The researchers found coronene-mercury enrichments in sedimentary rocks deposited in southern China and Italy 252 million years ago. Paired coronene - mercury enrichments are products of multiple phases of a large igneous province volcanism. This, they say, could have led to the environmental changes that caused the disappearance of many terrestrial and marine animal species. Credit: Kunio Kaiho
Nov. 10, 2020 (Phys.org) -- Researchers in Japan, the United States and China say they have found more concrete evidence of the volcanic cause of the largest mass extinction of life.
Their research looked at two discrete eruption events: one that was previously unknown to researchers, and the other that resulted in large swaths of terrestrial and marine life going extinct.
There have been five mass extinctions since the divergent evolution of early animals 450-600 million years ago. The third was the largest one and is thought to have been triggered by the eruption of the Siberian Traps -- a large region of volcanic rock known as a large igneous province. But the correlation between the eruption and mass extinction has not yet been clarified.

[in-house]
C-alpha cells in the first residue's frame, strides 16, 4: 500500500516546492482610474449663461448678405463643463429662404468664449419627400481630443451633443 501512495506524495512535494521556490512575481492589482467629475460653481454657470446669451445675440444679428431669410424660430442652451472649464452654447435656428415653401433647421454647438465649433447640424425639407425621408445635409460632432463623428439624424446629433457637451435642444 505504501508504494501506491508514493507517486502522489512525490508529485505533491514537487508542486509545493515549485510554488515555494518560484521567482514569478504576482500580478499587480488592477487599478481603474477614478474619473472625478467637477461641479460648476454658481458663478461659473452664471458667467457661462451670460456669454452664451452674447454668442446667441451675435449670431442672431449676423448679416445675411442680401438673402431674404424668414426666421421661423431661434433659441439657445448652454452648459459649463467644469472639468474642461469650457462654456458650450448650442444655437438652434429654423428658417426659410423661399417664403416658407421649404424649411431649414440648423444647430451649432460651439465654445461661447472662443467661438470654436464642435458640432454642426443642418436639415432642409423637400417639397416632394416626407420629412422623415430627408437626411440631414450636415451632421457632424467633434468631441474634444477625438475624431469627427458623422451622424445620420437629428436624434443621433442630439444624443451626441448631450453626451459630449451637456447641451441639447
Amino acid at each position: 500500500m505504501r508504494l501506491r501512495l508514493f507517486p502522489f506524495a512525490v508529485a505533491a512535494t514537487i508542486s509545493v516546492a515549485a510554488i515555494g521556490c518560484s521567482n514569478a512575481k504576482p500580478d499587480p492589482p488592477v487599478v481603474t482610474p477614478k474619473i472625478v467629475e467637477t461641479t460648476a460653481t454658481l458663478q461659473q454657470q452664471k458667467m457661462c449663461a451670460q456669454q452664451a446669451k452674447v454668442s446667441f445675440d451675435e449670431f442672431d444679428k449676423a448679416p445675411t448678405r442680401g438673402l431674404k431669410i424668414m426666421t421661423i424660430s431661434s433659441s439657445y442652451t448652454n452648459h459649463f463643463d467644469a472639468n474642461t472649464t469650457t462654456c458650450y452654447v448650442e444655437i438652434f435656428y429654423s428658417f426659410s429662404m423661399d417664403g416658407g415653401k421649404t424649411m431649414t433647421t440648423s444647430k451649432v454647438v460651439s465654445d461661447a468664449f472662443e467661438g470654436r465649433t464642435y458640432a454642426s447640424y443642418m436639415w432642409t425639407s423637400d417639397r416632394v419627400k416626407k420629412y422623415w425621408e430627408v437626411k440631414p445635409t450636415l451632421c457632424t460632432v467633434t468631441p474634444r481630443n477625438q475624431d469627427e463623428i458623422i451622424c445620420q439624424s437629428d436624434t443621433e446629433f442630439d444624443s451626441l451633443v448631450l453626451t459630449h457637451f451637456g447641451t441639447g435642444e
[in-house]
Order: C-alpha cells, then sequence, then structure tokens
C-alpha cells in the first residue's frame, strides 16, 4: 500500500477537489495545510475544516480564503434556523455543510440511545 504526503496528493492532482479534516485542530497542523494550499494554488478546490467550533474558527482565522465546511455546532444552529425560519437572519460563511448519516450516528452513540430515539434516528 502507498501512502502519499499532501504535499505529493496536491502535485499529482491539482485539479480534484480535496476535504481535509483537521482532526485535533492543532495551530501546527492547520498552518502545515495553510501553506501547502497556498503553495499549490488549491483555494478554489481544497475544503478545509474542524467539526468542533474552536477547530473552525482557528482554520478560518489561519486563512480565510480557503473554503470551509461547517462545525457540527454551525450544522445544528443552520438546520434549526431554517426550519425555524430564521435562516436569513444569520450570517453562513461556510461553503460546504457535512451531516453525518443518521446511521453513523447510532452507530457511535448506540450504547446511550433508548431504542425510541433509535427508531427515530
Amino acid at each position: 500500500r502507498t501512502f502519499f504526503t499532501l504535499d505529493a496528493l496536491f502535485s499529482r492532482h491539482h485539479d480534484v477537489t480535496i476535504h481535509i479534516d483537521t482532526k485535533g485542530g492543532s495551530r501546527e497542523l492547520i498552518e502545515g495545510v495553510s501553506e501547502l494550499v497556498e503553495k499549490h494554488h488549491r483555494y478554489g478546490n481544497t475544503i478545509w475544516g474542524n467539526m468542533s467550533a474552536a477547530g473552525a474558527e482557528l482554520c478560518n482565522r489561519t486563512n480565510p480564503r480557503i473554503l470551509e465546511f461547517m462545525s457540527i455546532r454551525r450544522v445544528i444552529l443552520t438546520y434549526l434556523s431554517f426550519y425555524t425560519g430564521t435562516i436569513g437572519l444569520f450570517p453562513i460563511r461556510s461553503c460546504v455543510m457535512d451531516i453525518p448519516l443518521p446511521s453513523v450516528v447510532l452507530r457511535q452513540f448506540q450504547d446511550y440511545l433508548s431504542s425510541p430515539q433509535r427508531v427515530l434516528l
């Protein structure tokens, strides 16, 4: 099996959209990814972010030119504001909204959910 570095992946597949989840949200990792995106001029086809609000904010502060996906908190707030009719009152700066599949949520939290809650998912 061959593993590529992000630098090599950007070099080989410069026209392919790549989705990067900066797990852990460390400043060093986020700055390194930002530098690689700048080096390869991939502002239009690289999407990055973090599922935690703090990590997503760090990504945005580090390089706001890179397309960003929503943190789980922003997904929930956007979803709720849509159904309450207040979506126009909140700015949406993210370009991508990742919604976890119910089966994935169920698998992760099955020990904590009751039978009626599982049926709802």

Sedimentary mercury enrichments, proxies for massive volcanic events, have been detected in dozens of sedimentary rocks from the end of the Permian. These rocks have been found deposited inland, in shallow seas and central oceans, but uncertainty remains as to their interpretation. Mercury can be sourced from either direct atmospheric deposition from volcanic emissions and riverine inputs from terrestrial organic matter oxidation when land/plant devastation -- referred to as terrestrial ecological disturbance -- occurs.
The largest mass extinction occurred at the end of the Permian -- roughly 252 million years ago. This mass extinction was marked by the transition from the divergence of the Paleozoic reptiles and marine animals like brachiopods and trilobites to Mesozoic dinosaurs and marine animals such as mollusks. Approximately 90 percent of species disappeared at the end of the Permian.
Tohoku University Professor Emeritus Kunio Kaiho led a team that looked into possible triggers of the largest mass extinction.